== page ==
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Not everything was successful, of course. Winemaking mishaps were sometimes in evidence, as was evidence for a battle of the Willamette soul. Is West Coast opulence part of the Chardonnay identity here, or might early picking, manifested in a rigor that sometimes flirts with austerity, constitute the nobler path? Wines in the former style could be clumsy and obvious on occasion, while those crafted leanly sometimes suggested Sauvignon Blanc or Aligoté more than Chardonnay. All our most admired wines seemed to explore the middle ground. (Only one wine in the top nine was labeled with less than 13% ABV.)

What, finally, of the differences between all of those nested AVAs? “I wouldn’t say,” summarized Rose, “that subregional variation was quite as clear-cut to me as the difference in styles in Burgundy, for instance, as between the warmer Mâconnais and cooler Chablis.” Agreed, but note the clear difference in latitude; even Mâcon lies at a higher latitude than Portland itself (in the far north of the Willamette), let alone Chablis, so we shouldn’t expect the pulse of climate to play quite such a prominent role here. What was striking was that nearly half (five) of the tasting’s top 12 wines, based on compounded scores, were indeed vinified from fruit grown in Eola-Amity vineyards, bearing out specialist Simon Davies’s admiration for Chardonnay from this AVA.

Willamette Valley in the winter. Photography by Shutterstock.

The top five: The best of Oregon Chardonnay

Domaine Drouhin Arthur Chardonnay Dundee Hills Willamette Valley 2020 (13.5% ABV) | 94

Andrew Jefford | Pale silver-bright, with gold glints. Leesy and warm, faintly honeyed; the smell of summer’s end. No overt fruits but attractive as is. Fine concentration, drive, and depth here, and a very polished, seamless mouthful; beautifully crafted. It clearly needs some cellar time to find articulacy and gather expressive weight, but this classy, aquiline wine bodes extremely well for the future. Poised, fresh, and dramatic, yet with an incipient richness, too: a difficult balance to strike, carried off with assurance here. | 95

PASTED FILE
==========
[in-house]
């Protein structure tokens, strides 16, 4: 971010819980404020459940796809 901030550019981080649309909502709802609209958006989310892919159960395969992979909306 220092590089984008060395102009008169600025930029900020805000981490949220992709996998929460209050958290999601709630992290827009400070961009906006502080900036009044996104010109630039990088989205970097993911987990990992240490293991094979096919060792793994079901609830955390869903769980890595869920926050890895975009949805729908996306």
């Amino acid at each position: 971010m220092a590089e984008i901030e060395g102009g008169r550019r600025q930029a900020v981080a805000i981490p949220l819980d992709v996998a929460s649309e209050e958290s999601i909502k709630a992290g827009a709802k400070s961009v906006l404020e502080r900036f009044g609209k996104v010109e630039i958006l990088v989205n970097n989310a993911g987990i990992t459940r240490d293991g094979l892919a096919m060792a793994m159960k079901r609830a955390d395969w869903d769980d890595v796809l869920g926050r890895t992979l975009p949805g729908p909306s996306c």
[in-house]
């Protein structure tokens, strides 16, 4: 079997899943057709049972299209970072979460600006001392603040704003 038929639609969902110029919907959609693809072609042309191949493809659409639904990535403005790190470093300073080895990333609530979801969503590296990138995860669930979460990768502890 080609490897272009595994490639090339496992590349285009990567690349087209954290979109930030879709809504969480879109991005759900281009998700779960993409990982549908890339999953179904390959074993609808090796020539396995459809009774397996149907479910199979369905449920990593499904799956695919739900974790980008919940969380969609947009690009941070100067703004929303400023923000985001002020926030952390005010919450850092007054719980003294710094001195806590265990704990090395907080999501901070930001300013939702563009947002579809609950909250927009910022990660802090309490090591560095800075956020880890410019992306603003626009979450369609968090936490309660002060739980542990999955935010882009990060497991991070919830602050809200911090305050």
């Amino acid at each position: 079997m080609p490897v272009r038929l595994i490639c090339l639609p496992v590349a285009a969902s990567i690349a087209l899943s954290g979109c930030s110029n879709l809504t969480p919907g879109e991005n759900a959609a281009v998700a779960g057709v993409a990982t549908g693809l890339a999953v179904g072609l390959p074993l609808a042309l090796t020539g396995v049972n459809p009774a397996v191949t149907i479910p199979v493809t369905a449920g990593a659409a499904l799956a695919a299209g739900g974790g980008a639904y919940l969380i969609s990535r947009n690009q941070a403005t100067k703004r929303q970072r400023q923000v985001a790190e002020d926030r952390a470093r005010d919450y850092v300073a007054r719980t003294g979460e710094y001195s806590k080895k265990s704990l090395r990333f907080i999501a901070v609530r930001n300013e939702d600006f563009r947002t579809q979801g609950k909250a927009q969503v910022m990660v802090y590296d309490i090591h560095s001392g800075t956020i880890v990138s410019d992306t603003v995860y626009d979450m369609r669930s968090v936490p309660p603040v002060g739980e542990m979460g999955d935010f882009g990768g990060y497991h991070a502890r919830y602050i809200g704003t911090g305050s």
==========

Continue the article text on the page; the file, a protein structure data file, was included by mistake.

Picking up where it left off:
Anthony Rose | A youthful pale gold in color, this has an immediately beguiling aroma of sweet oak and peach, an impression confirmed when you taste the wine, which has plenty of ripe peach flavor and fruit purity, framed by an appealing, buttered-popcorn oak-sweetness that makes it a thoroughly enjoyable crowd-pleaser, nonetheless. | 93

David Williams | Lots of intense flavory savoriness: macadamia nuts, cream, stone fruit, and a zesty riptide of pithy citrus. Lovely intensity and focus, with clean-cut acidity; energy, long, tapering finish. | 93

Morgen Long Willamette Valley Chardonnay 2019 [Eola-Amity Hills Willamette Valley] (13% ABV) | 94

AJ | Bright, pale silver-gold in color. Sweet, fresh, graceful, and restrained: taut, lemony fruits; some creamy lees; planty, almost algae-like sappiness behind, too. A convincing and very finely crafted aromatic profile. Plunging depth of fruit here and rather sheer at this stage. On the palate, the wine is less giving than it is aromatically just now. But there is a lot here and a sense of grand refinement to come. Very Côte de Beaune-like (St-Aubin) in its purity and conviction. My score is with an eye to the future, but this certainly seems serious, convincing, pace-setting Oregon white wine. | 95

AR | A pale greeny gold, this shows an instant touch of class in its freshness and complexity of aroma. It follows through in the glass, where, with a tingle on the tongue, the flavors are full, ripe, and intense. Plenty of fruit purity and concentration are framed by a deft touch of nutty oak and balancing acidity in a way that’s not showy but deeply satisfying and hugely enjoyable to drink. | 94

DW | Arresting concentration and balance. So harmonious and silky: pillow-soft but detailed, too. Finely stitched with quince and sweet pear, cream, freshly baked bread, and wonderful, fine-point acidity. A lingering finish. Pure pleasure. | 94

Domaine Serene Chardonnay Evenstad Reserve 2019 [Dundee Hills Willamette Valley] (13.5% ABV) | 94